The Rockies are going to need a second time through the order, after their eight days off, to catch up with Beckett. Four straight Ks now. Whoa! Why bother throwing the curveball? It results in a double that nearly went over the massive Green Monster, the left-field wall in Boston’s Fenway Park. Nice to see a park like Fenway in the World Series, not just a boutique field designed to evoke nostalgia for the days when baseball truly was the National Pastime.

Hey, and there’s my new shortstop hero, Troy Tulowitzki, ripping a double to get the Rockies on the board. (I was a fan, still am, of Khalil Greene of the San Diego Padres, though I haven’t seen him much; but hey, he belongs to the Baha’i Faith, and the minority religionists have to stick together.) Some of his teammates have been waving fairly helplessly, but two doubles in the bottom of the first may have broken the Beckett mystique, just a little. Baseball is, perhaps more than any other team sport, such a mental exercise. You most often can’t overcome poor play with hustle, effort, all that “old college try”. In true baseball-speak, you gotta try EASIER.  

9:37 p.m.

Lots of car commercials, of course. Boy toy night at the television. There was one that had, though, more than just jolting music and chaotic camera angles. There was actually an appeal to ideals and ethics, a frontal attack on our tendency to materialist impatience. But I can’t remember what the product was. Ah. I’m sure I’ll have another chance at it. It played, after all, twice in the first half-hour of the broadcast. And it’s raining hard now in Boston. Oh, oh…

9:51 p.m.

It’s the top of the fourth inning, less than halfway through the regulation ballgame, and all the young baseball fans in North America, at least in the Eastern Time Zone, should be long gone to dreamland. And this is one of many reasons that baseball is dying out in large parts of the continent. I used to race home from school to catch the end of Series games that started in the afternoon. Money, money, money. Seven Ks for Beckett in four innings. Nice. (“K” is the baseball scorebook symbol for a strikeout. Boston fans have been provided with “K” placards by a local radio station. This being the Series, they may not require JumboTron appeals to “Make noise” and “Clap your hands!” I am ever an optimist.)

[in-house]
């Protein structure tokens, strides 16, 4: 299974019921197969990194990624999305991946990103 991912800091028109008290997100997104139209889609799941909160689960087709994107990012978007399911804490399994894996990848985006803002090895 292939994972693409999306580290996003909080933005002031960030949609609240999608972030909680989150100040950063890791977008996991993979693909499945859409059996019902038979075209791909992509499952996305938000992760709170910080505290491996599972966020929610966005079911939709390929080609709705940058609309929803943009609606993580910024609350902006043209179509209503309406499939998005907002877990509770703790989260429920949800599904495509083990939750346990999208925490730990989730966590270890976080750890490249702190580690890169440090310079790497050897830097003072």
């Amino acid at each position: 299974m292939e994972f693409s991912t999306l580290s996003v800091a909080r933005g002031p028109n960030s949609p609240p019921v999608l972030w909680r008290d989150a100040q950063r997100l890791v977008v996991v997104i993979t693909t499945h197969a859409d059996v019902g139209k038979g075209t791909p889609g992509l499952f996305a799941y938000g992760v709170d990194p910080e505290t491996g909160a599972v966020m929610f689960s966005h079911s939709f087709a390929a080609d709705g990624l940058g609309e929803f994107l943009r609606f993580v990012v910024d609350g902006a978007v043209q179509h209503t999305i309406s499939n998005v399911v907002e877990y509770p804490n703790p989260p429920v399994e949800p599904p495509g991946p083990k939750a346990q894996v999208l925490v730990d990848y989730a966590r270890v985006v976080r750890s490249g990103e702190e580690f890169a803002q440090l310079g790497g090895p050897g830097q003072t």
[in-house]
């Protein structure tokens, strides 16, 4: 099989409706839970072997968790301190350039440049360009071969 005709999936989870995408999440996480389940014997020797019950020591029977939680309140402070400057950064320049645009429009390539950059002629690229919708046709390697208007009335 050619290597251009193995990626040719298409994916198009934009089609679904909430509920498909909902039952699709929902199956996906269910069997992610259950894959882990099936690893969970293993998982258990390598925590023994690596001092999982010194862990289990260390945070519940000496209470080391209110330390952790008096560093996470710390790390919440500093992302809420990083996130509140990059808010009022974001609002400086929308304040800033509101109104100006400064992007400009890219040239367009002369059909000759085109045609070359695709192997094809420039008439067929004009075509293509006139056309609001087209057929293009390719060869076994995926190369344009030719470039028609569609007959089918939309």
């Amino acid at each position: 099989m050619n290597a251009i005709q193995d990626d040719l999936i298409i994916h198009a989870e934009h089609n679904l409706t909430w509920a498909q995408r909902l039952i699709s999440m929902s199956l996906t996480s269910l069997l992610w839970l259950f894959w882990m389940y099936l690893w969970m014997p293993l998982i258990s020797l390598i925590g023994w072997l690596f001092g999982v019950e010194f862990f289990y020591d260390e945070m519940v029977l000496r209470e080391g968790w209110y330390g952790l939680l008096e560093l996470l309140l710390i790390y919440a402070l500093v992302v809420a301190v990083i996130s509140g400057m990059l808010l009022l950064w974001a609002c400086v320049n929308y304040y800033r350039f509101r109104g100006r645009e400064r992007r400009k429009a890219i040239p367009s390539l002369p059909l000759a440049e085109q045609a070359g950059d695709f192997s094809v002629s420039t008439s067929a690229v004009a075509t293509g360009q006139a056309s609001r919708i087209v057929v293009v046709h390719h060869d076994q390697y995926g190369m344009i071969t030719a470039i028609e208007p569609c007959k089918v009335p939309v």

10:12 p.m.

Canada’s Pitcher just escaped the fourth inning, but there’s another crooked number on the Red Sox scoreboard. (The occasional one run doesn’t always hurt, but those bent numerals…) Francis may be done for the night, in which case he will continue one of the odd little facts that litter, even more than they always have in baseball, this number-crazy game: no Canadian has ever been the winning pitcher in a Series game. A nice little piece of conversation about Francis a couple of innings ago: born in Vancouver, named for a legendary Montreal Canadiens star (Jeff for Geoffrion, nicknamed “Boom Boom” as the hard-shooting Hab also was). And never learned to skate. So the American broadcast duo has a little fun with that, but I’m thinking What? You name AND nickname your kid after a hockey star and never let a good little athlete play the game? Not that every Canadian boy has to be a hockey head — none of my four have, although the youngest gets outdoor hockey in Canada’s cold capital’s outdoor rinks — but there’s a parental oddity there that I’d like to know more about.  

The rain has eased, and now the necessary five innings to make the game official are in the book. All Red Sox. More of those little ballcaps with the old-fashioned ‘B’ on them will be adorning male heads all over the continent.

10:40 p.m.

And my attention is wandering. Past my bedtime. But I can watch Manny Ramirez, one of the oddest-looking great athletes ever, hit. Three hits tonight. Everybody knows a hitter has to keep his head down on the ball, but he’s perfect. Wow. A flaky dude, a chaotic and sometimes even incompetent outfielder, but what a hitter. (Okay, perfect? Sorry. My error. Had he been a left-hand hitter, now then he’d be perfect.) Just detected another Howden error: Red Sox captain Jason Varitek does indeed wear the traditional knee-high knickers and tall red stockings. (I lost it in the sun.)